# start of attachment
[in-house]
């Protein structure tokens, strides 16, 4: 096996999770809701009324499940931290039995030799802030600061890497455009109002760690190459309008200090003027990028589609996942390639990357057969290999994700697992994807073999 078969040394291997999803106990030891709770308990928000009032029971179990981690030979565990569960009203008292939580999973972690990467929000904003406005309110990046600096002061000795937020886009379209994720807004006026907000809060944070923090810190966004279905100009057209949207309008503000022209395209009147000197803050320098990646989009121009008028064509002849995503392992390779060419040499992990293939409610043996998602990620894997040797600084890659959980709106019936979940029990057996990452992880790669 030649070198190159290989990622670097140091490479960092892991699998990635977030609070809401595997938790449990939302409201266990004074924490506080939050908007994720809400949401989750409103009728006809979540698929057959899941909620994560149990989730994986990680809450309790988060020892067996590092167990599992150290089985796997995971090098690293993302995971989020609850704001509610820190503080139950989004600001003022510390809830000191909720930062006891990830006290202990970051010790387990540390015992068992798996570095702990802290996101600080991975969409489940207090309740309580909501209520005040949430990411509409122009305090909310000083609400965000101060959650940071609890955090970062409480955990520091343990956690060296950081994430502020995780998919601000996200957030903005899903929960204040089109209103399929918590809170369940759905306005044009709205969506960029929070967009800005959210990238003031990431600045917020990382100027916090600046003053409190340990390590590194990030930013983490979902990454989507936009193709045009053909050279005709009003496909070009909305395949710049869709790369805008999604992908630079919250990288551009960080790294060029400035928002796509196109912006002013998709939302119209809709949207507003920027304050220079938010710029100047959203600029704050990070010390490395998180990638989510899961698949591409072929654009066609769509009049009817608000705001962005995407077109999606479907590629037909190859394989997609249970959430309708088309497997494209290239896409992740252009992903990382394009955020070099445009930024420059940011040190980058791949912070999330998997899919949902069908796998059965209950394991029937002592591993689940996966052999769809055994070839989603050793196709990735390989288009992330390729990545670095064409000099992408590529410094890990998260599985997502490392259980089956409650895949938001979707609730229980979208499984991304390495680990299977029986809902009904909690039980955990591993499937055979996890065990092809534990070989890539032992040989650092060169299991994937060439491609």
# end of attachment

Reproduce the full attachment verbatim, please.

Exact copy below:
[in-house]
């Protein structure tokens, strides 16, 4: 096996999770809701009324499940931290039995030799802030600061890497455009109002760690190459309008200090003027990028589609996942390639990357057969290999994700697992994807073999 078969040394291997999803106990030891709770308990928000009032029971179990981690030979565990569960009203008292939580999973972690990467929000904003406005309110990046600096002061000795937020886009379209994720807004006026907000809060944070923090810190966004279905100009057209949207309008503000022209395209009147000197803050320098990646989009121009008028064509002849995503392992390779060419040499992990293939409610043996998602990620894997040797600084890659959980709106019936979940029990057996990452992880790669 030649070198190159290989990622670097140091490479960092892991699998990635977030609070809401595997938790449990939302409201266990004074924490506080939050908007994720809400949401989750409103009728006809979540698929057959899941909620994560149990989730994986990680809450309790988060020892067996590092167990599992150290089985796997995971090098690293993302995971989020609850704001509610820190503080139950989004600001003022510390809830000191909720930062006891990830006290202990970051010790387990540390015992068992798996570095702990802290996101600080991975969409489940207090309740309580909501209520005040949430990411509409122009305090909310000083609400965000101060959650940071609890955090970062409480955990520091343990956690060296950081994430502020995780998919601000996200957030903005899903929960204040089109209103399929918590809170369940759905306005044009709205969506960029929070967009800005959210990238003031990431600045917020990382100027916090600046003053409190340990390590590194990030930013983490979902990454989507936009193709045009053909050279005709009003496909070009909305395949710049869709790369805008999604992908630079919250990288551009960080790294060029400035928002796509196109912006002013998709939302119209809709949207507003920027304050220079938010710029100047959203600029704050990070010390490395998180990638989510899961698949591409072929654009066609769509009049009817608000705001962005995407077109999606479907590629037909190859394989997609249970959430309708088309497997494209290239896409992740252009992903990382394009955020070099445009930024420059940011040190980058791949912070999330998997899919949902069908796998059965209950394991029937002592591993689940996966052999769809055994070839989603050793196709990735390989288009992330390729990545670095064409000099992408590529410094890990998260599985997502490392259980089956409650895949938001979707609730229980979208499984991304390495680990299977029986809902009904909690039980955990591993499937055979996890065990092809534990070989890539032992040989650092060169299991994937060439491609």